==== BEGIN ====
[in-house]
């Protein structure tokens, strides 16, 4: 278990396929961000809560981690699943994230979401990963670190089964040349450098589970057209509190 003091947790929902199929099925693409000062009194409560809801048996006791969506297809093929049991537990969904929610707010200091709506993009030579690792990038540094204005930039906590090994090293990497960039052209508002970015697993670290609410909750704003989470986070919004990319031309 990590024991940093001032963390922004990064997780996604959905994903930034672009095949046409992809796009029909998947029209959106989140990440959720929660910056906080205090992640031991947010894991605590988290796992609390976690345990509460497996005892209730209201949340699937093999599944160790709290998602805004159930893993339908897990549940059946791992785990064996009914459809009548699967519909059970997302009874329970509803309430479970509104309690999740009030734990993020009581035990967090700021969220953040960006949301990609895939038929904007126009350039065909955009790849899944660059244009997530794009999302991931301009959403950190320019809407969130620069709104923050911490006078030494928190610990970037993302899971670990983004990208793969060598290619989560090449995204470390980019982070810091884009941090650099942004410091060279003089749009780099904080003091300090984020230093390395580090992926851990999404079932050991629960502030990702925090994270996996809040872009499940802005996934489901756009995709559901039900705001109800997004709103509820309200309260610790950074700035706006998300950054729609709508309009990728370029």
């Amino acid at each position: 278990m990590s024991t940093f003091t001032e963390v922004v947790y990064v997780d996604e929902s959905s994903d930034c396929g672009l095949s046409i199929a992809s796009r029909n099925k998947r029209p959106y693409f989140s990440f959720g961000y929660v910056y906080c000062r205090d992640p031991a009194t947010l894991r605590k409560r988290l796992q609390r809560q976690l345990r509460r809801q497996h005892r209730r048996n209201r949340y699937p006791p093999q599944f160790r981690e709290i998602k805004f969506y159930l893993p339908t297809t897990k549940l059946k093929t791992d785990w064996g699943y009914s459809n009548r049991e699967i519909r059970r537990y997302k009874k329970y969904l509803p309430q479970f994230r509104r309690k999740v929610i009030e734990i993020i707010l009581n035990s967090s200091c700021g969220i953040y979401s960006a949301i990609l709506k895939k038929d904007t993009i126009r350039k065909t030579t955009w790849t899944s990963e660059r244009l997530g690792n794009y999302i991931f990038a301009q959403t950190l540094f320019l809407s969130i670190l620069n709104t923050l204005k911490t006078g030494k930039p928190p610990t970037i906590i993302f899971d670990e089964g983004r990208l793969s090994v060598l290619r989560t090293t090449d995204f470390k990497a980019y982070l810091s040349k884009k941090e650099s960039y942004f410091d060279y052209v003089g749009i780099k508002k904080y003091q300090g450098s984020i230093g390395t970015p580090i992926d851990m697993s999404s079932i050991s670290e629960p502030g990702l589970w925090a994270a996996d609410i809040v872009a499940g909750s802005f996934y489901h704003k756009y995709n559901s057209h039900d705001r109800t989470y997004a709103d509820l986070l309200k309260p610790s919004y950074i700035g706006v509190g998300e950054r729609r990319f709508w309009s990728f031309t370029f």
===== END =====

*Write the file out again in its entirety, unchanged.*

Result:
[in-house]
């Protein structure tokens, strides 16, 4: 278990396929961000809560981690699943994230979401990963670190089964040349450098589970057209509190 003091947790929902199929099925693409000062009194409560809801048996006791969506297809093929049991537990969904929610707010200091709506993009030579690792990038540094204005930039906590090994090293990497960039052209508002970015697993670290609410909750704003989470986070919004990319031309 990590024991940093001032963390922004990064997780996604959905994903930034672009095949046409992809796009029909998947029209959106989140990440959720929660910056906080205090992640031991947010894991605590988290796992609390976690345990509460497996005892209730209201949340699937093999599944160790709290998602805004159930893993339908897990549940059946791992785990064996009914459809009548699967519909059970997302009874329970509803309430479970509104309690999740009030734990993020009581035990967090700021969220953040960006949301990609895939038929904007126009350039065909955009790849899944660059244009997530794009999302991931301009959403950190320019809407969130620069709104923050911490006078030494928190610990970037993302899971670990983004990208793969060598290619989560090449995204470390980019982070810091884009941090650099942004410091060279003089749009780099904080003091300090984020230093390395580090992926851990999404079932050991629960502030990702925090994270996996809040872009499940802005996934489901756009995709559901039900705001109800997004709103509820309200309260610790950074700035706006998300950054729609709508309009990728370029």
């Amino acid at each position: 278990m990590s024991t940093f003091t001032e963390v922004v947790y990064v997780d996604e929902s959905s994903d930034c396929g672009l095949s046409i199929a992809s796009r029909n099925k998947r029209p959106y693409f989140s990440f959720g961000y929660v910056y906080c000062r205090d992640p031991a009194t947010l894991r605590k409560r988290l796992q609390r809560q976690l345990r509460r809801q497996h005892r209730r048996n209201r949340y699937p006791p093999q599944f160790r981690e709290i998602k805004f969506y159930l893993p339908t297809t897990k549940l059946k093929t791992d785990w064996g699943y009914s459809n009548r049991e699967i519909r059970r537990y997302k009874k329970y969904l509803p309430q479970f994230r509104r309690k999740v929610i009030e734990i993020i707010l009581n035990s967090s200091c700021g969220i953040y979401s960006a949301i990609l709506k895939k038929d904007t993009i126009r350039k065909t030579t955009w790849t899944s990963e660059r244009l997530g690792n794009y999302i991931f990038a301009q959403t950190l540094f320019l809407s969130i670190l620069n709104t923050l204005k911490t006078g030494k930039p928190p610990t970037i906590i993302f899971d670990e089964g983004r990208l793969s090994v060598l290619r989560t090293t090449d995204f470390k990497a980019y982070l810091s040349k884009k941090e650099s960039y942004f410091d060279y052209v003089g749009i780099k508002k904080y003091q300090g450098s984020i230093g390395t970015p580090i992926d851990m697993s999404s079932i050991s670290e629960p502030g990702l589970w925090a994270a996996d609410i809040v872009a499940g909750s802005f996934y489901h704003k756009y995709n559901s057209h039900d705001r109800t989470y997004a709103d509820l986070l309200k309260p610790s919004y950074i700035g706006v509190g998300e950054r729609r990319f709508w309009s990728f031309t370029f």